- As you press the weight overhead, you might lean to one side; this is fine. Because only one side of your body is weighted, you anatomically have to shift your rib cage to the other side in order to move the weight overhead. Still, try to limit any extra movement by engaging your core, and imagine squeezing a lemon under your armpit to engage your lats and other stabilizing muscles.
Level 3: Dive-Bomber Push-Up
Though it may seem like a regression to go from a unilateral press to a bodyweight push-up, this move actually takes a great deal of strength and control, and it’s a great way to develop pressing endurance because your shoulders are under tension the entire time.
Get into plank with your hands underneath your shoulders and spread your feet hip-width apart. Lift your hips toward the sky and drop your chest between your arms to come into Downward-Facing Dog. Keeping your elbows in close to your sides, slide forward by lowering your head, then shoulders and then belly toward the ground in a scooping motion. Extend your arms to finish in Upward-Facing Dog, then reverse the move — lowering your belly, then chest and then head — and lifting your hips to return to the start.
- Don’t let your elbows flare out to the sides. This can pinch a rotator cuff tendon and could lead to impingement syndrome or could even cause a tear. Consciously keep your elbows in close to your body, and don’t allow them to angle out more than 45 degrees.
- If you have issues reversing the move, simply lift your hips straight back up into Downward-Facing Dog instead of trying to worm and wiggle your way backward, which could strain your shoulders or back. Slow down the first half of the move to build strength and ingrain the movement pattern for a few weeks, then try to shift it into reverse again and see how you do.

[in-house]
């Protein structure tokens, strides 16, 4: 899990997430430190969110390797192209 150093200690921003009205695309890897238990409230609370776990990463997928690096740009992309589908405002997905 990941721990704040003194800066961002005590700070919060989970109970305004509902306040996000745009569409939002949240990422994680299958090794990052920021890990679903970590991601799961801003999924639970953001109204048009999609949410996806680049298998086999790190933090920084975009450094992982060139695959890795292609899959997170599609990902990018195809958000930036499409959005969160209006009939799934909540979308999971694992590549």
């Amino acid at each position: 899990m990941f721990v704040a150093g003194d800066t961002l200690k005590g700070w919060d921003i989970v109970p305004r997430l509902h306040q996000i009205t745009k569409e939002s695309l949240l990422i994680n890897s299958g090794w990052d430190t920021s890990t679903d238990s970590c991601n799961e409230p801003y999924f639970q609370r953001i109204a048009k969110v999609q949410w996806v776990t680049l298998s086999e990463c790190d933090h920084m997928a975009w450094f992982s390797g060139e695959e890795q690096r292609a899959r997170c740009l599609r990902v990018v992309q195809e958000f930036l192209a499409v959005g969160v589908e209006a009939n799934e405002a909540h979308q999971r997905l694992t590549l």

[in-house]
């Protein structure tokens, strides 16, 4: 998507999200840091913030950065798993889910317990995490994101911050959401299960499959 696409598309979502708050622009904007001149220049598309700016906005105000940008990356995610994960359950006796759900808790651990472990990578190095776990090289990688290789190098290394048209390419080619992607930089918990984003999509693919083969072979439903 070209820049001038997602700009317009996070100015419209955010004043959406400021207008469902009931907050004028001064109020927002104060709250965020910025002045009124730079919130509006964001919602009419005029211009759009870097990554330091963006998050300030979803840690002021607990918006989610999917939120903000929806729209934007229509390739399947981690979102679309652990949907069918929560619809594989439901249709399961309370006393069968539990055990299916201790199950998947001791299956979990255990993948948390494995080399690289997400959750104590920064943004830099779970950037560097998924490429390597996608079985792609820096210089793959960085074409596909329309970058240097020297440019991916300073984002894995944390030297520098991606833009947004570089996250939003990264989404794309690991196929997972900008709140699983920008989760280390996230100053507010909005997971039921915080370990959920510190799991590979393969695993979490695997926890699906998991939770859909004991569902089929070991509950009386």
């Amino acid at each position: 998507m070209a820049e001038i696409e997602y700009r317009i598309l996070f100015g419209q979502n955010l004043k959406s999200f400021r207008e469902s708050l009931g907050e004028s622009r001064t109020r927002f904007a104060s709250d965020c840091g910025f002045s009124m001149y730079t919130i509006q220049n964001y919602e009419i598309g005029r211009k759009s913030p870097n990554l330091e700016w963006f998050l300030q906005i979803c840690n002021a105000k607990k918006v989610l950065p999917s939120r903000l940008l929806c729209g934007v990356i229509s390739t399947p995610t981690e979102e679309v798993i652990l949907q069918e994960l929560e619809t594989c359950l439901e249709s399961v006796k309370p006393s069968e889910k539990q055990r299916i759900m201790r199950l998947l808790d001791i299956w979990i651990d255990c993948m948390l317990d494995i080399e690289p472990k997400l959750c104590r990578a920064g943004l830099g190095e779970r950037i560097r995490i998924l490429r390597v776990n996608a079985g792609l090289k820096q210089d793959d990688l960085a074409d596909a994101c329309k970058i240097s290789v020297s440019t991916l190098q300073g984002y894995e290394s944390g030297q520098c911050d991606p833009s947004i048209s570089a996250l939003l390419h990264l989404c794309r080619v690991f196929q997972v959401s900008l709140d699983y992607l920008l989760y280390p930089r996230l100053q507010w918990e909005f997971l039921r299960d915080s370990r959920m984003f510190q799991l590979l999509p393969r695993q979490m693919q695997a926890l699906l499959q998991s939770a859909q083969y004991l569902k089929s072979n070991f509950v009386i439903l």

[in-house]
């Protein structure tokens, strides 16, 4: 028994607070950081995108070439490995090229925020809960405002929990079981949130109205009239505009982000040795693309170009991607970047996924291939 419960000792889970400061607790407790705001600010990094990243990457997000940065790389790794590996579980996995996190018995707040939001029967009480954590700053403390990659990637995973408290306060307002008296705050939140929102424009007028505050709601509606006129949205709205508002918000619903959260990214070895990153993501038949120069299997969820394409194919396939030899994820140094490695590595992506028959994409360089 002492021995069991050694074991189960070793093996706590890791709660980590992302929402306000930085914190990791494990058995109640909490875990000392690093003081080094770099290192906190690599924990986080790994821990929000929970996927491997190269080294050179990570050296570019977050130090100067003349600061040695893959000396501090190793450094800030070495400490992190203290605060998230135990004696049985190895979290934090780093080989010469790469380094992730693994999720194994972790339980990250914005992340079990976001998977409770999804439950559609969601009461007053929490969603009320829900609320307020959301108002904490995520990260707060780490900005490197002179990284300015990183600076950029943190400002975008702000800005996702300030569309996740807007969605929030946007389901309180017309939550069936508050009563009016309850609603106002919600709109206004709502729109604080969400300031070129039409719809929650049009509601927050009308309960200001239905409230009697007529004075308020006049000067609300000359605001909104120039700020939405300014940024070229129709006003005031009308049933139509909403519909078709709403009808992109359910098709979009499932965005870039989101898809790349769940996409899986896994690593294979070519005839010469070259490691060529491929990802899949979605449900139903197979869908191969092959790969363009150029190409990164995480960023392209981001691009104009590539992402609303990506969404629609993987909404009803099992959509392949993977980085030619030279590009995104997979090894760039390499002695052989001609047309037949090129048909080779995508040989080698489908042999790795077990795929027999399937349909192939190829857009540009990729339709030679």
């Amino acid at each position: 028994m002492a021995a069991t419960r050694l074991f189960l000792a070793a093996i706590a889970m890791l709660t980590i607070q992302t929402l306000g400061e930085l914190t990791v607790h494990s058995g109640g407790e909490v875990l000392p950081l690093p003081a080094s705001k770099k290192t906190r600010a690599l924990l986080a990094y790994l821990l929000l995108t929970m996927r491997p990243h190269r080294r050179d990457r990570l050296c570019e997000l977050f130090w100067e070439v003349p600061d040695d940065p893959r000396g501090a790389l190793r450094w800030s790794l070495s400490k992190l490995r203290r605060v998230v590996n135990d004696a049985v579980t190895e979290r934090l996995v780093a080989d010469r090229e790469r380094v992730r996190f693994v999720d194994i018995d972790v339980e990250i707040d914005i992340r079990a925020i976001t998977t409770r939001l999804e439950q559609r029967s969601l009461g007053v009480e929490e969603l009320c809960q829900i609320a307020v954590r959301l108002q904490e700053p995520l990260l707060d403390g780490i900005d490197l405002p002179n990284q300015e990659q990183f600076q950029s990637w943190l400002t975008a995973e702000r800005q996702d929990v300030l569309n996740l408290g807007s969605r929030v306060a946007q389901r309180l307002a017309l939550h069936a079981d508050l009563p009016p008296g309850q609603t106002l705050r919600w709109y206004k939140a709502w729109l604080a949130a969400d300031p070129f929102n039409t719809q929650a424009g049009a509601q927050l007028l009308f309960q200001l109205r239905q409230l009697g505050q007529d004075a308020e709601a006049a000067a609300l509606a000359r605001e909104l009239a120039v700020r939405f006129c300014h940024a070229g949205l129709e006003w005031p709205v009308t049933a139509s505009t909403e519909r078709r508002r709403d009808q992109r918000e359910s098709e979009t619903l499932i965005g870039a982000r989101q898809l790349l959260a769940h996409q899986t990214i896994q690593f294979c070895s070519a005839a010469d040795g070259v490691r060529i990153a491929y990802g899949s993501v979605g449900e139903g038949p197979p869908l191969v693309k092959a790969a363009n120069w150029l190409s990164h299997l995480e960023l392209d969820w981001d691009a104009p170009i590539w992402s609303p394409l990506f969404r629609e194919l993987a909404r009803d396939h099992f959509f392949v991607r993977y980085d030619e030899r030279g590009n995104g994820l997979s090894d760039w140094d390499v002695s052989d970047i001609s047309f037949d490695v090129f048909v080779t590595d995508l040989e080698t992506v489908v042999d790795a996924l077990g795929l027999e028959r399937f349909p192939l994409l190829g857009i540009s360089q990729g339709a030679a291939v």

Level 4: Barbell Push Press
This powerful move trains your whole body to generate upward momentum without sacrificing form or control, and it’s the ideal training transition between a strict press and the finishing phase of a clean-and-jerk.
Position a barbell across your front delts and clavicle and hold the bar outside your shoulders with your elbows lifted underneath. Keep your back straight and your heels glued to the floor as you quickly “dip” — i.e., bend your knees — then explosively extend your legs and arms to drive the bar straight up overhead. Lower slowly to the start, bending your knees again to catch the bar across your upper chest as it returns.
- If you are being pulled forward as you execute the move, check your elbows: At the start, they should be flipped underneath the bar and lifted so they are nearly parallel with the floor. This creates a direct line of upward movement and will allow you to press more weight while preventing injury.
- If your heels peel off the floor or you come up onto your toes at any time during the move, you’re probably initiating the dip by pushing your glutes backward. This shifts your center of gravity and will decrease your power potential and increase your risk for injury. Keep your heels anchored to the ground and move your knees forward, dropping your glutes straight down for your dip to generate the most upward force possible.
- If you’re trying to “muscle” the bar up at the end of the movement, it means you’ve lost momentum. Because all your power comes from the floor, press down forcefully into the ground to initiate your upward thrust, and imagine it traveling through your hips, up your spine, through your shoulders and out your knuckles.